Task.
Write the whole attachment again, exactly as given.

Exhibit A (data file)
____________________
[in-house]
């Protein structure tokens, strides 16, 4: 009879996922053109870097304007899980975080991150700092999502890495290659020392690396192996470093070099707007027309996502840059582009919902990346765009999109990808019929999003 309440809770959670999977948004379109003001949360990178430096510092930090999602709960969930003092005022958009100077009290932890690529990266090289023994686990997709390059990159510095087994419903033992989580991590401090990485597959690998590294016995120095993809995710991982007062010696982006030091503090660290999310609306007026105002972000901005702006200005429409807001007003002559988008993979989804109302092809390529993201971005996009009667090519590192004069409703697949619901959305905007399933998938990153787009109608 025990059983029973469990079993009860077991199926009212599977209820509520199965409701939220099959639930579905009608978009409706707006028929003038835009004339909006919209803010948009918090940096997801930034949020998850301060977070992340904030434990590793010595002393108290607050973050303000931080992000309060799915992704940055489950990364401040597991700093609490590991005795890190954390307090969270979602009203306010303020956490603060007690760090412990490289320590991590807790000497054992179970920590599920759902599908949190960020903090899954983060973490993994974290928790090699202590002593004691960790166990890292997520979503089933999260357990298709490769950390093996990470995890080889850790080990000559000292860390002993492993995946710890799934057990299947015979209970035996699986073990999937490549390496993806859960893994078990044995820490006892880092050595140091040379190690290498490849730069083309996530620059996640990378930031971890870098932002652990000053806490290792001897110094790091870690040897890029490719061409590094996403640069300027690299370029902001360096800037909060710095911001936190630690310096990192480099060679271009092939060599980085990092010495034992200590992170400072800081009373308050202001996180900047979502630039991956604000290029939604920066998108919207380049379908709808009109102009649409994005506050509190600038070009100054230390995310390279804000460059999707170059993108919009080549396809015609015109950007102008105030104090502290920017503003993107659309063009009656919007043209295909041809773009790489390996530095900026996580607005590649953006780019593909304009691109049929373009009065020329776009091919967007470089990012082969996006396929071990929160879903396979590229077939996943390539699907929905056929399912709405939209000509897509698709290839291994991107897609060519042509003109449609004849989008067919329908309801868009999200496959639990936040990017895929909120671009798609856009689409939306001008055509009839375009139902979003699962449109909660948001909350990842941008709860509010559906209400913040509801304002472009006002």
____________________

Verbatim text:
[in-house]
């Protein structure tokens, strides 16, 4: 009879996922053109870097304007899980975080991150700092999502890495290659020392690396192996470093070099707007027309996502840059582009919902990346765009999109990808019929999003 309440809770959670999977948004379109003001949360990178430096510092930090999602709960969930003092005022958009100077009290932890690529990266090289023994686990997709390059990159510095087994419903033992989580991590401090990485597959690998590294016995120095993809995710991982007062010696982006030091503090660290999310609306007026105002972000901005702006200005429409807001007003002559988008993979989804109302092809390529993201971005996009009667090519590192004069409703697949619901959305905007399933998938990153787009109608 025990059983029973469990079993009860077991199926009212599977209820509520199965409701939220099959639930579905009608978009409706707006028929003038835009004339909006919209803010948009918090940096997801930034949020998850301060977070992340904030434990590793010595002393108290607050973050303000931080992000309060799915992704940055489950990364401040597991700093609490590991005795890190954390307090969270979602009203306010303020956490603060007690760090412990490289320590991590807790000497054992179970920590599920759902599908949190960020903090899954983060973490993994974290928790090699202590002593004691960790166990890292997520979503089933999260357990298709490769950390093996990470995890080889850790080990000559000292860390002993492993995946710890799934057990299947015979209970035996699986073990999937490549390496993806859960893994078990044995820490006892880092050595140091040379190690290498490849730069083309996530620059996640990378930031971890870098932002652990000053806490290792001897110094790091870690040897890029490719061409590094996403640069300027690299370029902001360096800037909060710095911001936190630690310096990192480099060679271009092939060599980085990092010495034992200590992170400072800081009373308050202001996180900047979502630039991956604000290029939604920066998108919207380049379908709808009109102009649409994005506050509190600038070009100054230390995310390279804000460059999707170059993108919009080549396809015609015109950007102008105030104090502290920017503003993107659309063009009656919007043209295909041809773009790489390996530095900026996580607005590649953006780019593909304009691109049929373009009065020329776009091919967007470089990012082969996006396929071990929160879903396979590229077939996943390539699907929905056929399912709405939209000509897509698709290839291994991107897609060519042509003109449609004849989008067919329908309801868009999200496959639990936040990017895929909120671009798609856009689409939306001008055509009839375009139902979003699962449109909660948001909350990842941008709860509010559906209400913040509801304002472009006002």